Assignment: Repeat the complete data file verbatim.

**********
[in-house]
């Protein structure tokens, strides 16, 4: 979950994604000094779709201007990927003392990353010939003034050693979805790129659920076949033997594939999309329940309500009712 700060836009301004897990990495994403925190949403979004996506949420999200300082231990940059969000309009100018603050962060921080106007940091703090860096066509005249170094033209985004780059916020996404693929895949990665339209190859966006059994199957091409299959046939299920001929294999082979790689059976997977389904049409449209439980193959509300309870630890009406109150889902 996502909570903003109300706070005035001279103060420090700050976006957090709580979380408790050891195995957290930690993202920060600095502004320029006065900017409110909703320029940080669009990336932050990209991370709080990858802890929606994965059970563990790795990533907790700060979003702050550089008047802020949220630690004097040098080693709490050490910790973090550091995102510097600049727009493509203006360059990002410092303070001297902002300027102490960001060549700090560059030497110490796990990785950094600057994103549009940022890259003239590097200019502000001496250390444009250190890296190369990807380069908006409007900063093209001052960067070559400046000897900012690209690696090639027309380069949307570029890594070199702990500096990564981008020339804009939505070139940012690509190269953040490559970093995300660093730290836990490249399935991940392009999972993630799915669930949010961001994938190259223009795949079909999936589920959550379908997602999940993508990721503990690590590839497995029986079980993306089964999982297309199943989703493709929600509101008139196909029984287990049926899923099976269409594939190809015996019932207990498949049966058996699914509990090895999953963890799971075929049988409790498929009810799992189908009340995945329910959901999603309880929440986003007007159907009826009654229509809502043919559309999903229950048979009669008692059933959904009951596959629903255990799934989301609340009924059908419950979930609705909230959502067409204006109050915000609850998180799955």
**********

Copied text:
[in-house]
């Protein structure tokens, strides 16, 4: 979950994604000094779709201007990927003392990353010939003034050693979805790129659920076949033997594939999309329940309500009712 700060836009301004897990990495994403925190949403979004996506949420999200300082231990940059969000309009100018603050962060921080106007940091703090860096066509005249170094033209985004780059916020996404693929895949990665339209190859966006059994199957091409299959046939299920001929294999082979790689059976997977389904049409449209439980193959509300309870630890009406109150889902 996502909570903003109300706070005035001279103060420090700050976006957090709580979380408790050891195995957290930690993202920060600095502004320029006065900017409110909703320029940080669009990336932050990209991370709080990858802890929606994965059970563990790795990533907790700060979003702050550089008047802020949220630690004097040098080693709490050490910790973090550091995102510097600049727009493509203006360059990002410092303070001297902002300027102490960001060549700090560059030497110490796990990785950094600057994103549009940022890259003239590097200019502000001496250390444009250190890296190369990807380069908006409007900063093209001052960067070559400046000897900012690209690696090639027309380069949307570029890594070199702990500096990564981008020339804009939505070139940012690509190269953040490559970093995300660093730290836990490249399935991940392009999972993630799915669930949010961001994938190259223009795949079909999936589920959550379908997602999940993508990721503990690590590839497995029986079980993306089964999982297309199943989703493709929600509101008139196909029984287990049926899923099976269409594939190809015996019932207990498949049966058996699914509990090895999953963890799971075929049988409790498929009810799992189908009340995945329910959901999603309880929440986003007007159907009826009654229509809502043919559309999903229950048979009669008692059933959904009951596959629903255990799934989301609340009924059908419950979930609705909230959502067409204006109050915000609850998180799955």